External quality assurance scheme for Neisseria meningitidis 2012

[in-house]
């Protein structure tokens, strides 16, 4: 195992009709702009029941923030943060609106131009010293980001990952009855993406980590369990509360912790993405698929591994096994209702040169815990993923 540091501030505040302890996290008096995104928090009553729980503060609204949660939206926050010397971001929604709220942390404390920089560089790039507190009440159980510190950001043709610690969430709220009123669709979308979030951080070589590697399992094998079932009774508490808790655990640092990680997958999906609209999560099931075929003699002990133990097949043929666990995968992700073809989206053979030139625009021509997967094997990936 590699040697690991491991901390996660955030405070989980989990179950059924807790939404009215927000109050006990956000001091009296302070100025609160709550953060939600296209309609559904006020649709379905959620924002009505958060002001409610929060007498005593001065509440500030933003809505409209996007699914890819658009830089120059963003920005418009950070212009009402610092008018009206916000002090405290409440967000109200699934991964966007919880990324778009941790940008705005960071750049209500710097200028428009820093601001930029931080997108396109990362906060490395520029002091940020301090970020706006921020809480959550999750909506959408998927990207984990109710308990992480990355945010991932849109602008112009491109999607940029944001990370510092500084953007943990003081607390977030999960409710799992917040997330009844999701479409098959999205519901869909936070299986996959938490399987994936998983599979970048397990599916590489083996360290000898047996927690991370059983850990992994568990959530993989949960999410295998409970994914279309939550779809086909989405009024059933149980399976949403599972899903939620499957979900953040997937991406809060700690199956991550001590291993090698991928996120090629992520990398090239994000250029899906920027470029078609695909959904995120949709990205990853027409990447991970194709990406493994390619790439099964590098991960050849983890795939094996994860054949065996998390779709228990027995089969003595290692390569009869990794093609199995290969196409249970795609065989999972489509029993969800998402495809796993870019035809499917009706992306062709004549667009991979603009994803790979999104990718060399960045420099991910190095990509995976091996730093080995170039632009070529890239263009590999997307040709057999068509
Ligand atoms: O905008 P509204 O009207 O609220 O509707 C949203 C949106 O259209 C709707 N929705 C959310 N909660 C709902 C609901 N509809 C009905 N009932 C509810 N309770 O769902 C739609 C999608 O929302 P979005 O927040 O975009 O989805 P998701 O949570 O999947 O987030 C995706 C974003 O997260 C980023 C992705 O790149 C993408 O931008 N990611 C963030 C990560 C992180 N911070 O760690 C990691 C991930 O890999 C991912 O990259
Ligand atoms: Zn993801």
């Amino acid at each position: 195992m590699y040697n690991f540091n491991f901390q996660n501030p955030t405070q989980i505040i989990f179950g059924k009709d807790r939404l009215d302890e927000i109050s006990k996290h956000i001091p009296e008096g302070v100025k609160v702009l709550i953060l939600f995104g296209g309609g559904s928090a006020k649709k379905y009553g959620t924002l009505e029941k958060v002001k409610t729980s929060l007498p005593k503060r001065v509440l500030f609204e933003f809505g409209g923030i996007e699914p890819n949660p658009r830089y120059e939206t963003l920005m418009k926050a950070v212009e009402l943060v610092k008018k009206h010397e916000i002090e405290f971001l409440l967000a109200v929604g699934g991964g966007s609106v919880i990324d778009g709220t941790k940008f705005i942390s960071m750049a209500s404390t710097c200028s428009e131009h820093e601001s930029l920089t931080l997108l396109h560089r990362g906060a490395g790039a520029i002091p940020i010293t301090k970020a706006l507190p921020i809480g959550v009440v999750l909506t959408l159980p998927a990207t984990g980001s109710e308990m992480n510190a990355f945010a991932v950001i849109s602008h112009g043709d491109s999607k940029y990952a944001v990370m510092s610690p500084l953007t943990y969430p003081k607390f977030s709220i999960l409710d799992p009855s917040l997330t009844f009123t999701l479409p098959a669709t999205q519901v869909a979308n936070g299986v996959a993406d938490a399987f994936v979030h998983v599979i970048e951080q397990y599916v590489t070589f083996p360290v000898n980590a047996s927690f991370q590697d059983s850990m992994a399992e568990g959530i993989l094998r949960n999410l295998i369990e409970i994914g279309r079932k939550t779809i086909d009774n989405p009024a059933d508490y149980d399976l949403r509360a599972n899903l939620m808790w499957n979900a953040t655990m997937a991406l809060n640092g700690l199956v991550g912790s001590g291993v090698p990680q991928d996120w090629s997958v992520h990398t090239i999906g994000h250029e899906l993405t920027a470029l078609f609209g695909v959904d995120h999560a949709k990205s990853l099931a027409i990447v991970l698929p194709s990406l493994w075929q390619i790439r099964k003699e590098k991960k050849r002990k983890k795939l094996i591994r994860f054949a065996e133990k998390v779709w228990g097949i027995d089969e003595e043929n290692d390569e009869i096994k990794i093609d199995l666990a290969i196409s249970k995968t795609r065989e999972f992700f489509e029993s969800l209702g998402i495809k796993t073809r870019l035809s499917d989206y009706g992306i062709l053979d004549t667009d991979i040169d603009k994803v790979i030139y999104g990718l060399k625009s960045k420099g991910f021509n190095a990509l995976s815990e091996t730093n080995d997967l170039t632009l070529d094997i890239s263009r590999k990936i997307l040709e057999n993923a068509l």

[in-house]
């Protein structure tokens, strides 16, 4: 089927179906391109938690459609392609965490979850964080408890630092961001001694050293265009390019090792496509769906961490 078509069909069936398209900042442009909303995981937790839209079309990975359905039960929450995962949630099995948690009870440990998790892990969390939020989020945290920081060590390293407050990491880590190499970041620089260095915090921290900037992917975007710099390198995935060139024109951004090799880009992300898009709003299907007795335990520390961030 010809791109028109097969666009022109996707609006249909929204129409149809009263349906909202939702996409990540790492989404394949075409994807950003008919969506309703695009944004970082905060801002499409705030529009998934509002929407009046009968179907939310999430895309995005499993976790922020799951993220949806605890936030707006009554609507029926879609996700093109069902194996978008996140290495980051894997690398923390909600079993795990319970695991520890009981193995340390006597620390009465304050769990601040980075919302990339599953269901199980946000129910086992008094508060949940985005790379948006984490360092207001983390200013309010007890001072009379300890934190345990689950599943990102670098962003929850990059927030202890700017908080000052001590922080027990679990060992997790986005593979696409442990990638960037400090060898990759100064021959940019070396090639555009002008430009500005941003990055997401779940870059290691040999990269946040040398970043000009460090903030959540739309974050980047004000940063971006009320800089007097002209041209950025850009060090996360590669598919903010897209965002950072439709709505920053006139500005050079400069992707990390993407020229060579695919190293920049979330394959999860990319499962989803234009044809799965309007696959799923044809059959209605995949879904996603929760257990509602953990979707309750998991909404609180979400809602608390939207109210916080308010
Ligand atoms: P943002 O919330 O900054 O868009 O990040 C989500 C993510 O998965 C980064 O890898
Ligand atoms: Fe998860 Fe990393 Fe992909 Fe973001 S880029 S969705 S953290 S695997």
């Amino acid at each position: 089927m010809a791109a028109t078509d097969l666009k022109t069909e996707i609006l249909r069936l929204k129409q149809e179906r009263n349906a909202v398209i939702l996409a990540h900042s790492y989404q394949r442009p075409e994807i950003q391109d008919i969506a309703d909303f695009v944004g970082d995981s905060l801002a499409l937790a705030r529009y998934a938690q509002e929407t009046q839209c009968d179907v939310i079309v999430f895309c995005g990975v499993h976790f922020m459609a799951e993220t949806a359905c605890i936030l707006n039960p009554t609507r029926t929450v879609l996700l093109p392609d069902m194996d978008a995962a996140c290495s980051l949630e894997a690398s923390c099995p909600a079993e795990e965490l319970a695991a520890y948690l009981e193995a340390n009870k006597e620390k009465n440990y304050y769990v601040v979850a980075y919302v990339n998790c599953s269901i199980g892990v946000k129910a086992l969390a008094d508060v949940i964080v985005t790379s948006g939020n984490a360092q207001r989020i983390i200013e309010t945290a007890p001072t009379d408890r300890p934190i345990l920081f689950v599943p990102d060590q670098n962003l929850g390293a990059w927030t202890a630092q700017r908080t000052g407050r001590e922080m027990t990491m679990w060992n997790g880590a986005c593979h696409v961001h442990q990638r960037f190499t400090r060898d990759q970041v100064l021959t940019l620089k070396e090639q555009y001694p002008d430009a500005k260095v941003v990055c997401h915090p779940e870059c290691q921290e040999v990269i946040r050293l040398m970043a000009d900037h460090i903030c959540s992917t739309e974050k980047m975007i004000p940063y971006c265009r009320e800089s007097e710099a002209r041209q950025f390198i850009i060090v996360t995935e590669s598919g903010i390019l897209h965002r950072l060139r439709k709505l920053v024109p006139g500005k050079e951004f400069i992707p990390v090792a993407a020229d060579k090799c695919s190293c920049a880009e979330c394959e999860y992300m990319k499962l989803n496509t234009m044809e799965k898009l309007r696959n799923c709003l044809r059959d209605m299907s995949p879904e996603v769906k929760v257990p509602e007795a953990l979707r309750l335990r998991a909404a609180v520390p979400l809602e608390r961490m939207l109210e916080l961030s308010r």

Neisseria meningitidis is the major worldwide cause of meningitis and rapidly fatal sepsis in healthy individuals. The risk of meningococcal disease is higher among those with complement deficiencies, asplenia and other underlying conditions. N. meningitidis is the only agent among the major bacterial agents causing meningitis that may cause epidemic as well as endemic disease. The meningococcus is carried in the human nasopharynx asymptomatically by 5% to 10% of adults in non-epidemic periods but may be greater than 30% for first-year university students. N. meningitidis accounts for... morbidity and mortality within the cases and may result in sequelae. In addition, it may be responsible for more unusual presentations, such as arthritis, osteomyelitis and cellulitis. Meningococci are characterised using serologic typing systems based on structural differences of the polysaccharide capsule (serogroup), major outer membrane protein porin B (serotype), major outer membrane protein porin A (sero-subtype) and lipooligosaccharide (immunotype). Molecular-based typing of meningococci has revealed genetically related strains (described as clonal complexes) that cause most disease, some of which (e.g. cc ST-11) show particular epidemiological features: relatively low carriage, rapid transmissibility and raised casefatality ratio. Meningococcal disease surveillance is paramount and aims at different targets: early detection of cases to activate public health response (namely identification of close contacts and administration of chemoprophylaxis to prevent secondary cases of the disease, to evaluate trends, and to act in outbreaks), surveillance for vaccination purposes, and the estimation of the burden of meningococcal disease. Meningococcal surveillance systems are partially based on laboratory diagnoses; therefore, there is a need for accuracy and proficiency in surveillance laboratory performance.